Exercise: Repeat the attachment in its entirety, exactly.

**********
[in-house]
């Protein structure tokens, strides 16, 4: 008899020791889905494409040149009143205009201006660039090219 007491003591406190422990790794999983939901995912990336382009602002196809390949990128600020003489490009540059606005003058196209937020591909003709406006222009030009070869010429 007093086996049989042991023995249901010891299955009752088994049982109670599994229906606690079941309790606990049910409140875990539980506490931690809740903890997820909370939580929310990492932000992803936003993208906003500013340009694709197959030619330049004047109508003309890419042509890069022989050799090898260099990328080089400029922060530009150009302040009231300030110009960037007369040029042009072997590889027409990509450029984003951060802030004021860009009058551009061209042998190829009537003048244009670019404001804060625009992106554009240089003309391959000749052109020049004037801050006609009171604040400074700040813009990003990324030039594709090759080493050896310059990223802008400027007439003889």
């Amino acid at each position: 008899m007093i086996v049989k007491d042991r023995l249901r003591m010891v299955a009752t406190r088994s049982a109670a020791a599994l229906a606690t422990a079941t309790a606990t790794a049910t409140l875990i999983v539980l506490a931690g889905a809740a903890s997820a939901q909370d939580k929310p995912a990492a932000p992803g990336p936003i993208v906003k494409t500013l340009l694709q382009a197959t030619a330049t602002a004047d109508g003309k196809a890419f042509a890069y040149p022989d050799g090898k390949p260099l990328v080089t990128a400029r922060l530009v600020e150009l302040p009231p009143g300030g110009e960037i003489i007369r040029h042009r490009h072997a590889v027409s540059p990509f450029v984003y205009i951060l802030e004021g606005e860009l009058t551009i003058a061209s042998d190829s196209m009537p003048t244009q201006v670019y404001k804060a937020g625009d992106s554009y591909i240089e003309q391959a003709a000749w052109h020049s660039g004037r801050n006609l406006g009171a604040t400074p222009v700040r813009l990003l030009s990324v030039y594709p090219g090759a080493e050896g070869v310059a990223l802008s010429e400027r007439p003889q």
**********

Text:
[in-house]
């Protein structure tokens, strides 16, 4: 008899020791889905494409040149009143205009201006660039090219 007491003591406190422990790794999983939901995912990336382009602002196809390949990128600020003489490009540059606005003058196209937020591909003709406006222009030009070869010429 007093086996049989042991023995249901010891299955009752088994049982109670599994229906606690079941309790606990049910409140875990539980506490931690809740903890997820909370939580929310990492932000992803936003993208906003500013340009694709197959030619330049004047109508003309890419042509890069022989050799090898260099990328080089400029922060530009150009302040009231300030110009960037007369040029042009072997590889027409990509450029984003951060802030004021860009009058551009061209042998190829009537003048244009670019404001804060625009992106554009240089003309391959000749052109020049004037801050006609009171604040400074700040813009990003990324030039594709090759080493050896310059990223802008400027007439003889």
């Amino acid at each position: 008899m007093i086996v049989k007491d042991r023995l249901r003591m010891v299955a009752t406190r088994s049982a109670a020791a599994l229906a606690t422990a079941t309790a606990t790794a049910t409140l875990i999983v539980l506490a931690g889905a809740a903890s997820a939901q909370d939580k929310p995912a990492a932000p992803g990336p936003i993208v906003k494409t500013l340009l694709q382009a197959t030619a330049t602002a004047d109508g003309k196809a890419f042509a890069y040149p022989d050799g090898k390949p260099l990328v080089t990128a400029r922060l530009v600020e150009l302040p009231p009143g300030g110009e960037i003489i007369r040029h042009r490009h072997a590889v027409s540059p990509f450029v984003y205009i951060l802030e004021g606005e860009l009058t551009i003058a061209s042998d190829s196209m009537p003048t244009q201006v670019y404001k804060a937020g625009d992106s554009y591909i240089e003309q391959a003709a000749w052109h020049s660039g004037r801050n006609l406006g009171a604040t400074p222009v700040r813009l990003l030009s990324v030039y594709p090219g090759a080493e050896g070869v310059a990223l802008s010429e400027r007439p003889q």